THE al-Wahda prayer room and the al-Baraka mosque on the Rue de Suisse in Nice’s city centre were filling up for their early afternoon services on Saturday.
Muslim worshippers arrived, locked up their bikes, and took off their sandals and socks on green mats laid outside the entrance to Al-Baraka to protect their feet. The sound of prayer spilled out from both.
Both al-Wahda, which only has a limited space of 160sq m for its worshippers, and the next door al-Baraka Mosque, are refusing entry to non-Muslims for the prayer services.
But once prayers were over, the imam of al-Wahda, Sheikh Abdulmonam, initially hesitant to speak, gave me permission to enter the house of worship so that we could talk about the actions of Mohamed Bouhlel, a 31-year-old Tunisian that the Islamic State militant group (IS) on Saturday claimed as one their own.
After Bouhlel mowed down hundreds of locals and foreigners celebrating Bastille Day on the Promenade des Anglais on Thursday night, killing at least 84 people, Muslim communities across France are once again coming to terms with a mass killing carried out in their religion’s name.
“What happened on Thursday has nothing at all to do with Islam because the person who did it, even according to his outward acts, wasn’t a Muslim,” the 46-year-old Abdulmonam says in Arabic, speaking through a translator.
He declined to give his last name. “He smoked, he didn’t pray, he didn’t fast, he didn’t do all these things that Muslims should do. It was a horrible crime.”
Nice’s Muslims, like Abdulmonam, are adamant that Bouhlel does not represent the community in any way; he was a deviant who should never be termed a Muslim, they say.
Guillaume Gourves, 35, a robed French Muslim convert and worshipper at the al-Baraka mosque, says that Bouhlel “is going straight to hell” for carrying out such a heinous act, rejecting the notion that IS represents Islam and Muslims.
“They just represent themselves. Islam is salam, it’s peace,” he says. “This man apparently wasn’t even doing Ramadan or the prayer. He just thinks, ‘Oh let’s kill people.’ Is that what is Islam? No, it is not.”
Lhouasaine Khalfaoui, a 41-year-old French-Moroccan butcher at the Boucherie Atlas, a minute’s walk from al-Wahda, was a neighbour of the first person killed in the attack, a 60-year-old Muslim mother of six, Fatima Charrihi. Khalfaoui points to a fly on the counter in the shop and says a true Muslim wouldn’t hurt it.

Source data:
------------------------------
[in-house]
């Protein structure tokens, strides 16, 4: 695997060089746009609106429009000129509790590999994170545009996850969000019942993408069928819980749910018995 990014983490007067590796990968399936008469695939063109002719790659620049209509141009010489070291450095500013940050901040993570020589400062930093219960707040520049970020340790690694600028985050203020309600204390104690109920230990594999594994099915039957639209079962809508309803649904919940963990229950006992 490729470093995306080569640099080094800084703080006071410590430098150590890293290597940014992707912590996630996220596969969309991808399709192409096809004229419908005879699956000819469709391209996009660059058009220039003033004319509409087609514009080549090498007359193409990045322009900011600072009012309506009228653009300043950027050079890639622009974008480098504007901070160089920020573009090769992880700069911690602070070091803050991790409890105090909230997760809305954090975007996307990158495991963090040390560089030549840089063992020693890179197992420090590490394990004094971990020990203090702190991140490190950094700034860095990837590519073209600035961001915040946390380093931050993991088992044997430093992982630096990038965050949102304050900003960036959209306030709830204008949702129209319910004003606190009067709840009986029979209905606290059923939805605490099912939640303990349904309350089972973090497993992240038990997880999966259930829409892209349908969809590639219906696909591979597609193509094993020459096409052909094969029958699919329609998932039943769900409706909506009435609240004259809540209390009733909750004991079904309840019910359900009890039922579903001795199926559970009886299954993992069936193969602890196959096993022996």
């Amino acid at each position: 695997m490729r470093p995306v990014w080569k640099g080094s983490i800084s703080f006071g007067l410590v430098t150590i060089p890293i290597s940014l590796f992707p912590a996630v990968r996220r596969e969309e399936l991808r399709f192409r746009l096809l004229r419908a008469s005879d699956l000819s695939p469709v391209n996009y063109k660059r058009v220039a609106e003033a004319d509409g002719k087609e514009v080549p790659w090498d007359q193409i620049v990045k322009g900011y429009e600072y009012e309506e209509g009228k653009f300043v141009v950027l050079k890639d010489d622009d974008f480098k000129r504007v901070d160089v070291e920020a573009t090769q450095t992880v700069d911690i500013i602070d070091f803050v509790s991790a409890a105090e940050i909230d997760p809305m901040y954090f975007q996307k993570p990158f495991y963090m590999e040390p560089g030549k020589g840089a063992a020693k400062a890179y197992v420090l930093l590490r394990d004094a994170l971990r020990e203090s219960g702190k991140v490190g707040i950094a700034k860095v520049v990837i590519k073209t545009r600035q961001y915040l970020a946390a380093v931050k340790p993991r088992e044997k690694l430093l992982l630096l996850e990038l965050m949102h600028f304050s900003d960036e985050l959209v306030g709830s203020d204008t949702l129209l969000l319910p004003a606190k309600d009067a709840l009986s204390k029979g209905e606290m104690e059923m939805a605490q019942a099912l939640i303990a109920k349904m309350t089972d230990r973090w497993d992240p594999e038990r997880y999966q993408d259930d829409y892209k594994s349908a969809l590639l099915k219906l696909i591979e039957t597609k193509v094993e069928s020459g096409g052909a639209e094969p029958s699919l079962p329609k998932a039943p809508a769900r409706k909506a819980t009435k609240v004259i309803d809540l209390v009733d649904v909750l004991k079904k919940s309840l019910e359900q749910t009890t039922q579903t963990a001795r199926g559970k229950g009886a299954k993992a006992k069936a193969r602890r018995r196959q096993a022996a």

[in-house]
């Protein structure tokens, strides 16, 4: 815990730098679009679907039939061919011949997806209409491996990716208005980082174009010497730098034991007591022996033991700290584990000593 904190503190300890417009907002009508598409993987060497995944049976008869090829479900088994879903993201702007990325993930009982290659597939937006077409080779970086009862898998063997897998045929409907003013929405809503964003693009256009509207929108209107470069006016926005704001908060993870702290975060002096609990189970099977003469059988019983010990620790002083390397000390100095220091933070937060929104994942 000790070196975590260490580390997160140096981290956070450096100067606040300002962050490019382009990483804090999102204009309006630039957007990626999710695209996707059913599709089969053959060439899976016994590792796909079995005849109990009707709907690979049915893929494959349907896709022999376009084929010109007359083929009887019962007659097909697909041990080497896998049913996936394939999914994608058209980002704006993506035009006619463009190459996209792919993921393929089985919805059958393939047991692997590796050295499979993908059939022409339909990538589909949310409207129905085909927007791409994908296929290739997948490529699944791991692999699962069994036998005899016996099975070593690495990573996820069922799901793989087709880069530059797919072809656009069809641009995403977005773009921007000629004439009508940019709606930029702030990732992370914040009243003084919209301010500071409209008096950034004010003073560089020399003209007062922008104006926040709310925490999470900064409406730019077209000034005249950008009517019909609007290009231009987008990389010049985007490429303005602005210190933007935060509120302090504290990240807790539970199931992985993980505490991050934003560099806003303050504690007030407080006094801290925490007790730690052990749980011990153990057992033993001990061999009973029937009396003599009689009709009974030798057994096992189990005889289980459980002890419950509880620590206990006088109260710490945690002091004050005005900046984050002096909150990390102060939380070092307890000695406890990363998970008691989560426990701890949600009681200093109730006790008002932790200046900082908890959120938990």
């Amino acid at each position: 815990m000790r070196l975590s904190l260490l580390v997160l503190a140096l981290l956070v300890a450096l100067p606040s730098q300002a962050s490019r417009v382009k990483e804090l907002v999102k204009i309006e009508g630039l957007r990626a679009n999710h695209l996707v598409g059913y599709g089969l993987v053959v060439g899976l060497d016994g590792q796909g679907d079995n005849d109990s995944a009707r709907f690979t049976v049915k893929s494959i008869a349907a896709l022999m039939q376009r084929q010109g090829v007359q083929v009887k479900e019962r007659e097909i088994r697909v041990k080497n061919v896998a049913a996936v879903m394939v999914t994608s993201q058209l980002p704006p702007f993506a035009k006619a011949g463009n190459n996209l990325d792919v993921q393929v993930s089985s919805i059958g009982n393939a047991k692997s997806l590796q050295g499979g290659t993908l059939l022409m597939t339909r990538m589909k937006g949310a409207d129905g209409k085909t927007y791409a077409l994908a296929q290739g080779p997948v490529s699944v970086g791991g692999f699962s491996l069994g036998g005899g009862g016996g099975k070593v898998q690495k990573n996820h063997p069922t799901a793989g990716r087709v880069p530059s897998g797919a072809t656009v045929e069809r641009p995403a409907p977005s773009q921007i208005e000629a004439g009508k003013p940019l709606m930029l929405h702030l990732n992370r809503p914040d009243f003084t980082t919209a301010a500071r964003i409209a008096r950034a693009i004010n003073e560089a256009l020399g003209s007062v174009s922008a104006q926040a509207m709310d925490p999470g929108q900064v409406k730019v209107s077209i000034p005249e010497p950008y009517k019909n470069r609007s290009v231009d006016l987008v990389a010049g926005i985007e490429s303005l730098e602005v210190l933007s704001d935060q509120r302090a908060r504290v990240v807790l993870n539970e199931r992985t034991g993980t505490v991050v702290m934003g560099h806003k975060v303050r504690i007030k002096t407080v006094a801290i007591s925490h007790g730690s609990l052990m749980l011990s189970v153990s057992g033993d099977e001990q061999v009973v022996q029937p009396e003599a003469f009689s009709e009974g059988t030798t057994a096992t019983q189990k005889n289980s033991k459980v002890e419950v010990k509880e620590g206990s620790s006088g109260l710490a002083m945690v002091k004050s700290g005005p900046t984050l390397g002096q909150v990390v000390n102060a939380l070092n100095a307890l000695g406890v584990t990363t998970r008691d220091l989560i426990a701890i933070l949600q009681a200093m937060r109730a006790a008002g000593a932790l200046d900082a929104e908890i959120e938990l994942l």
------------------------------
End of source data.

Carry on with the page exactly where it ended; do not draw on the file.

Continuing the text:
“One person dead is [the same as] all of the community dead in the Quran. This was not a Muslim,” he says. “He did not practice religion. No Ramadan, no prayer. This was an animal. This is a contradiction with Islam.”
France has now suffered through three major attacks committed by radical Islamists since January 2015; the country’s Muslim community is steeling itself for a backlash.
“When these things happen in France, we always become the victims because we are one of the weakest sections of society here,” says Abdulmonam.
“When we saw the prime minister [Manuel Valls] come out and say it was a terrorist attack, we think he did that to placate the far right so they wouldn’t rise up against him, but in reality this attack has nothing to do with Islam.”
The prospect of a Donald Trump-like surge for the right-wing Front National leader Marine Le Pen ahead of the French presidential elections next April is worrisome for Muslims, and such attacks are likely to further the party’s cause.
“I think Marine Le Pen is extreme, just like Hitler, with Muslims or with French people. It is not good, not for us,” says 46-year-old Moroccan national Salmi Saed, who sells frozen chickens at the bustling Islam Viandes supermarket on the Rue d’Italie, which sits in the shadow of the city’s main train station, Gare de Nice-Ville.
“Every Muslim will go away from France.”
Saed, who witnessed the carnage on the city’s corniche after Bouhlel struck and gave a German mother and her daughter a room to stay in for the night when they could not find a hotel, says that despite what the media says, the city is “united,” with people of different faiths continuing to live side by side in peace.
“In our shop, you can look, we have Muslims, French; different people who come here, Jews,” he says.
“Everybody comes here. You have people with kippahs who come here and buy their things. We stay together.”
Bouhlel’s family say the delivery driver suffered from depression, saw a psychiatrist for years and often had violent episodes. But the French government has publicly linked Bouhlel with radical Islamism. Interior Minister Bernard Cazeneuve said on Saturday that the Tunisian national had been “radicalised very quickly.” Authorities gleaned this information from the interrogation of five suspects held on Saturday in connection with the attack.
Approximately 55 residents of Nice have travelled to Iraq and Syria to fight for radical Islamist groups since 2013, according to authorities, suggesting a genuine problem of radicalisation within the community. But some of Nice’s Muslims are frustrated that some of their fellow citizens expect the Muslim community to apologise for the actions of others.
“What can we do? Every time we say this is nothing to do with us, are we going to all the time say ‘sorry, sorry’?” asks Gourves. “We can’t say sorry about that — it’s nothing to do with us. This is us being attacked in France. It’s our country.”